The Ellen and Melvin Gordon Center for Integrative Science (GCIS), which houses laboratory and office space for both the Physical Sciences Division and the Biological Sciences Division, is among the University’s largest and most complex buildings. GCIS is also the largest energy consumer on campus accounting for over 15% of campus energy usage. As part of our UChicago Preventive Maintenance and Commissioning (PM+Cx) program to identify and evaluate sustainability improvements, GCIS operations and systems were thoroughly reviewed. The PM+Cx program provides detailed energy audits and retro-commissioning opportunities to reduce energy and water use in the top 38 buildings that account for 80% of total campus energy use.
GCIS presents a unique challenge, as critical and highly sensitive research environments require tight temperature control and large amounts of ventilation air. While strengthening those operating environment imperatives, the project team was able to identify and implement twelve energy conservation projects that included optimization of the heat recovery system, intelligent control of office airflow in accordance with industry-standard safety guidelines, and optimization of the chilled water plant. In addition, deep equipment maintenance and central building automation system control programming improved system operation and occupant comfort.
Given its size and complexity, GCIS has a vast repository of building operational data available for analysis. In order to make the most out of this data, a monitoring-based commissioning (MBCx) system was installed as part of the project. Using advanced algorithms to analyze building data, this system is able to identify more opportunities than would be possible otherwise. The MBCx system was used to compile individual fume hood usage data, identify inefficiently functioning equipment, and provide system-level breakdowns of energy use.
These efforts resulted in a verified energy reduction of 11% based on detailed post-implementation measurement and verification. The energy saved in this project reduces annual greenhouse gas emissions by 786 metric tons eCO2, which is equivalent to the annual carbon sequestration of 1,000 acres of forest.
The outdoor air heat recovery system was modified and re-programmed, resulting in significant energy savings.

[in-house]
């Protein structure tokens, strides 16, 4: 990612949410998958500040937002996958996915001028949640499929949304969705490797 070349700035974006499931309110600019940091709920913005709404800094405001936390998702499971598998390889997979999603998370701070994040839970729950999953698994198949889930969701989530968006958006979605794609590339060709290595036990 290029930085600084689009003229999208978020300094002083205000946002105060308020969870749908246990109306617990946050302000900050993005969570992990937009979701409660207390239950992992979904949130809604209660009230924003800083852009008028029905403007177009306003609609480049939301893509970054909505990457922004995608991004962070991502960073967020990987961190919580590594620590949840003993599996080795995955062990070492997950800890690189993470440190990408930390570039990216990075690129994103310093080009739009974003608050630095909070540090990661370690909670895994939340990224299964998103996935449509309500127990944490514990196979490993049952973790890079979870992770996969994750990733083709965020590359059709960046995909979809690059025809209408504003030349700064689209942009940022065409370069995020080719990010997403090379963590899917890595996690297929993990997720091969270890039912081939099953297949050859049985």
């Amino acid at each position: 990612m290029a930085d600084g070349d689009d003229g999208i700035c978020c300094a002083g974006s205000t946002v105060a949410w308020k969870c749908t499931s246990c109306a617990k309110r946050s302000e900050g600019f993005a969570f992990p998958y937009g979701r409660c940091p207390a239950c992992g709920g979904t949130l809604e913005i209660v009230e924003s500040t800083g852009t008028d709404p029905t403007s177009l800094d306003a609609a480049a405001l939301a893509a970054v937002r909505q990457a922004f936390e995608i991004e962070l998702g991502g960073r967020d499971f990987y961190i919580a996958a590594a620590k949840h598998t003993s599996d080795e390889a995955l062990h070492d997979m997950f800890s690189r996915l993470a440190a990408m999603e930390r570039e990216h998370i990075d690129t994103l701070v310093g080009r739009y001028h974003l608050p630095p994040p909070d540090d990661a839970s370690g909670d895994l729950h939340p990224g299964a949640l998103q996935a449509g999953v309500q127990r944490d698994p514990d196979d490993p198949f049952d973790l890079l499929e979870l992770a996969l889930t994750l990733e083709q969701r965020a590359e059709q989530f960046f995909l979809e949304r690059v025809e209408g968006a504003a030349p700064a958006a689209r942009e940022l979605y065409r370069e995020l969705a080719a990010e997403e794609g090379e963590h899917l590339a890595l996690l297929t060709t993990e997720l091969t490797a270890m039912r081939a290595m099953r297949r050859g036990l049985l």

The graph above compares system heating load for 2020 against the same period in 2019.
This project was a collaborative effort across several UChicago departments, including Energy Services, North Campus (NC) Engineers, Building Automation Shop (BAS), the Office of Research Safety (ORS), Physical Sciences Division (PSD), and Information Technology. A special thanks to Jim Culhane and Jim Ogorzalek (FS North Campus Operations) and John Phillips (PSD) for sharing their extensive knowledge of the building, Bob Slivon (FS Building Automation) for controls and programming support, and Joe Kanabrocki (ORS) for ensuring all system changes maintained or improved upon UChicago’s high safety standards.
The support of Jim Ogorzalek (left) and Jim Culhane (right) were critical to the project success
The University of Chicago is a proud United States Environmental Protection Agency ENERGY STAR® Partner, collaborating with peer institutions to reduce higher education campus energy usage. The goal of this energy efficiency program is to: (1) reduce the impact on the environment as about 70 percent of University greenhouse gas emissions are from energy usage in campus buildings; (2) redirect funds currently going to utility providers back into the maintenance of our campus buildings; and (3) reduce the risk of disruption to our educational and research mission by locating and correcting issues before systems and components in our buildings fail. More than 300 energy efficiency measures have been completed in the University of Chicago campus buildings since 2009, and buildings will continue to be a primary target of our efforts to reduce greenhouse gas emissions.